Renaissance Architecture – Examples and Characteristics
Renaissance Architecture is the European Architecture in the period between 14th and 16th centuries. It demonstrates a revival and development of certain elements of ancient Greek and Roman thought and material culture. It is followed by Gothic Architecture and succeeded by Baroque architecture.
Filippo Brunelleschi is considered as the founding father of Renaissance architecture, developed first in France and the style quickly spread to the other parts of the Europe. Renaissance architecture is based on the principles – Symmetry, Geometry, and Proportion. The new architecture perceived a balance between horizontal and vertical elements in forms reflecting human proportions. The architectural style and its significant was to provide the basic human needs and not religious principles unlike Roman and Gothic styles.
Renaissance artists firmly adhered to the Pythagorean concept “All is Number.” . . .Architecture was regarded by them as a mathematical science which worked with spatial units: parts of that universal space for the scientific interpretation of which they had discovered the key in the laws of perspective. Thus they were made to believe that they could re-create the universally valid ratios and expose them pure and—Rudolf Wittkower, Architectural Principles
absolute, as close to abstract geometry as possible. And they were convinced that universal harmony could not reveal itself entirely unless it were realized in space through architecture conceived in the service of religion
in the Age of Humanism, 1949
Renaissance architecture is in three phases:
- Early Renaissance – c.1400 onwards
- High Renaissance – c.1500 onwards
- Mannerism (Late Renaissance)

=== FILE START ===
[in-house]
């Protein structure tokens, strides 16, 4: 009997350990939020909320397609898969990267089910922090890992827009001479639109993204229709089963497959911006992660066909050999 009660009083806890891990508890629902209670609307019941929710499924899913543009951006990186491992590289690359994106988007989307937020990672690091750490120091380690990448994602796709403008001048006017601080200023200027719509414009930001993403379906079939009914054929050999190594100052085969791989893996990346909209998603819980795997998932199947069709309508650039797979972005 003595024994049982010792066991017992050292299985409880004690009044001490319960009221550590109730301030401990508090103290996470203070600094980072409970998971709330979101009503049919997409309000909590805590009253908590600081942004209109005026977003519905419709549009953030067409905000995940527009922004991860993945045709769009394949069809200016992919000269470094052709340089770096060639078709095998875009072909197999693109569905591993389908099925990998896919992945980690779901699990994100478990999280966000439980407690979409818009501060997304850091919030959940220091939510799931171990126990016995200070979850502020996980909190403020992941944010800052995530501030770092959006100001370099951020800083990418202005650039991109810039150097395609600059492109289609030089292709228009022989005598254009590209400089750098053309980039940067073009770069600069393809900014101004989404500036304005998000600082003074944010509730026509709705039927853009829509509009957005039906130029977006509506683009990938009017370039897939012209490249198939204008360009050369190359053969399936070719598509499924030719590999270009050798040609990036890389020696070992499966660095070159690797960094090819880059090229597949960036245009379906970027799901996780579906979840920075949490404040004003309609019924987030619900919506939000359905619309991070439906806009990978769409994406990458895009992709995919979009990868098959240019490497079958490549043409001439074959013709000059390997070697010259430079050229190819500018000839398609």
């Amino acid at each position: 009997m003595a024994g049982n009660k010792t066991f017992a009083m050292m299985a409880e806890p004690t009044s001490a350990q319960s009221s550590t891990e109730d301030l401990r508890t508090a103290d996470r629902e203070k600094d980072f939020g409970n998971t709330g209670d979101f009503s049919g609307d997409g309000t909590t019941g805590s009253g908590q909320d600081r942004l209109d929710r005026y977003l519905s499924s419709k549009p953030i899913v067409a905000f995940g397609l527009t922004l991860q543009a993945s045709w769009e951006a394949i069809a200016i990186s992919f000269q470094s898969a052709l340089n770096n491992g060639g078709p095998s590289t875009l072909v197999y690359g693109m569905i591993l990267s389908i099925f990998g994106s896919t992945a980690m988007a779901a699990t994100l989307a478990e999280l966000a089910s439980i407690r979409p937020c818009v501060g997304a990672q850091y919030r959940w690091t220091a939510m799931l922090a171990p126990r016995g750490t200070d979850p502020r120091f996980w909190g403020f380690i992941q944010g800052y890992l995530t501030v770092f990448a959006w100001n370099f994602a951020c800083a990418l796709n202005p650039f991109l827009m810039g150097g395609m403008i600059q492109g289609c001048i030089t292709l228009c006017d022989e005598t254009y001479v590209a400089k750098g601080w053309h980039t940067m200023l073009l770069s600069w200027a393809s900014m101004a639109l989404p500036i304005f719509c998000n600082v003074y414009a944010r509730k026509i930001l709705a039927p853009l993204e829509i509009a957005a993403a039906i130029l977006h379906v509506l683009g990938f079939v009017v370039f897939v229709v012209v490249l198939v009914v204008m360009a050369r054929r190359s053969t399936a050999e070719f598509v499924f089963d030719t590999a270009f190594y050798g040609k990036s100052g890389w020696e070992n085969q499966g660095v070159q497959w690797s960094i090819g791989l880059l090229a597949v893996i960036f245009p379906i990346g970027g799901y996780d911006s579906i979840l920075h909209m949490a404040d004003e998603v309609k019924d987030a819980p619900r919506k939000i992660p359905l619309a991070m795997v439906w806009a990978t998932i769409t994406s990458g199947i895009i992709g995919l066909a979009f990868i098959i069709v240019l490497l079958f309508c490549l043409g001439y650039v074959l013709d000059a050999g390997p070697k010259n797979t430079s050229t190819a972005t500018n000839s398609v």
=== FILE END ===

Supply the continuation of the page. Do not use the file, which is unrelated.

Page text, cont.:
Characteristics of Renaissance Architecture
The forms and purposes of the structures during Renaissance period had changed adopting few features of Roman and Gothic Architecture.
- Plan : The plan was typically a square with proportions and symmetrical appearance based on a module.
- Facades : The Facades of Renaissance architecture are symmetrical about their vertical axis. Facades, specially of churches were surmounted by pediments and organized by pilasters, arches, and entablatures. The columns and openings seem to progress towards the center. The need to integrate plan with the façade is introduced by architect Filippo Brunelleschi. Domestic buildings are surmounted by cornice with repetition of openings on each floor, whereas central doors are marked by special architectural features.
- Columns : During the Renaissance – Doric, Ionic, Corinthian, Composite, and Tuscan orders of Roman and Greek are used. However, the architects aimed to use columns and pilasters as an integrated system.
- Arches : Arches are in the form of semi-circle or segmental.
- Vaults : Vaults were simple like barrel vault with semicircle on the square plan.
- Domes : Dome functions as a large structural feature externally and for small roofing spaces internally.
- Roofs : Roofs are either flat or coffered and they are painted or decorated.
- Openings : Openings were usually with a square lintel or surmounted by pediments.